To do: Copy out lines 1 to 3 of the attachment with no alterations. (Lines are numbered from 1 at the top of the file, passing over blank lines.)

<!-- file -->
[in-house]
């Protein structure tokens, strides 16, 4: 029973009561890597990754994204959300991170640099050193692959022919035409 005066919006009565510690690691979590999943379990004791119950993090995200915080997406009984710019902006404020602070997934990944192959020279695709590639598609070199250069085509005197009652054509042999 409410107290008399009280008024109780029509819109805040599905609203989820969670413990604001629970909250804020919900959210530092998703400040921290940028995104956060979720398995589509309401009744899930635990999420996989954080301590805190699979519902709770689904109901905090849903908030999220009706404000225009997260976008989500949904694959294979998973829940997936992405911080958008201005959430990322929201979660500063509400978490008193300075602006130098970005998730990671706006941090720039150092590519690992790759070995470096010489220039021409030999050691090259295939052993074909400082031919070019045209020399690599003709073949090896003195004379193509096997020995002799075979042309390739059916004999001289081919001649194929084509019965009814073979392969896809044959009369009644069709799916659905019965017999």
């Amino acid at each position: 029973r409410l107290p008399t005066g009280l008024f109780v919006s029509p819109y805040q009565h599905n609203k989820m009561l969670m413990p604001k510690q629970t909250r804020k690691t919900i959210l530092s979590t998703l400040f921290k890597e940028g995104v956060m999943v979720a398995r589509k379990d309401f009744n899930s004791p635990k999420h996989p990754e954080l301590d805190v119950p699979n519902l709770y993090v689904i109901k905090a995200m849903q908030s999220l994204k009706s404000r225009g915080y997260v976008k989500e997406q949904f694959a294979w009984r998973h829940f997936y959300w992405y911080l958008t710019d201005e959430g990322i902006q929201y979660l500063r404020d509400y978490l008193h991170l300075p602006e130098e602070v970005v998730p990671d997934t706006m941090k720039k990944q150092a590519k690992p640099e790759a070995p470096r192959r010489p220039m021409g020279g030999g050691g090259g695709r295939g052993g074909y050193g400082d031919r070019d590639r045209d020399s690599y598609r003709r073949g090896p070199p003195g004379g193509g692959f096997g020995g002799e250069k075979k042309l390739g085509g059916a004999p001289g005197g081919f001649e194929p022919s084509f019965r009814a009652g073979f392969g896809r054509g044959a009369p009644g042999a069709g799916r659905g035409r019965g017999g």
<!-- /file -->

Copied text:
[in-house]
């Protein structure tokens, strides 16, 4: 029973009561890597990754994204959300991170640099050193692959022919035409 005066919006009565510690690691979590999943379990004791119950993090995200915080997406009984710019902006404020602070997934990944192959020279695709590639598609070199250069085509005197009652054509042999 409410107290008399009280008024109780029509819109805040599905609203989820969670413990604001629970909250804020919900959210530092998703400040921290940028995104956060979720398995589509309401009744899930635990999420996989954080301590805190699979519902709770689904109901905090849903908030999220009706404000225009997260976008989500949904694959294979998973829940997936992405911080958008201005959430990322929201979660500063509400978490008193300075602006130098970005998730990671706006941090720039150092590519690992790759070995470096010489220039021409030999050691090259295939052993074909400082031919070019045209020399690599003709073949090896003195004379193509096997020995002799075979042309390739059916004999001289081919001649194929084509019965009814073979392969896809044959009369009644069709799916659905019965017999």
């Amino acid at each position: 029973r409410l107290p008399t005066g009280l008024f109780v919006s029509p819109y805040q009565h599905n609203k989820m009561l969670m413990p604001k510690q629970t909250r804020k690691t919900i959210l530092s979590t998703l400040f921290k890597e940028g995104v956060m999943v979720a398995r589509k379990d309401f009744n899930s004791p635990k999420h996989p990754e954080l301590d805190v119950p699979n519902l709770y993090v689904i109901k905090a995200m849903q908030s999220l994204k009706s404000r225009g915080y997260v976008k989500e997406q949904f694959a294979w009984r998973h829940f997936y959300w992405y911080l958008t710019d201005e959430g990322i902006q929201y979660l500063r404020d509400y978490l008193h991170l300075p602006e130098e602070v970005v998730p990671d997934t706006m941090k720039k990944q150092a590519k690992p640099e790759a070995p470096r192959r010489p220039m021409g020279g030999g050691g090259g695709r295939g052993g074909y050193g400082d031919r070019d590639r045209d020399s690599y598609r003709r073949g090896p070199p003195g004379g193509g692959f096997g020995g002799e250069k075979k042309l390739g085509g059916a004999p001289g005197g081919f001649e194929p022919s084509f019965r009814a009652g073979f392969g896809r054509g044959a009369p009644g042999a069709g799916r659905g035409r019965g017999g």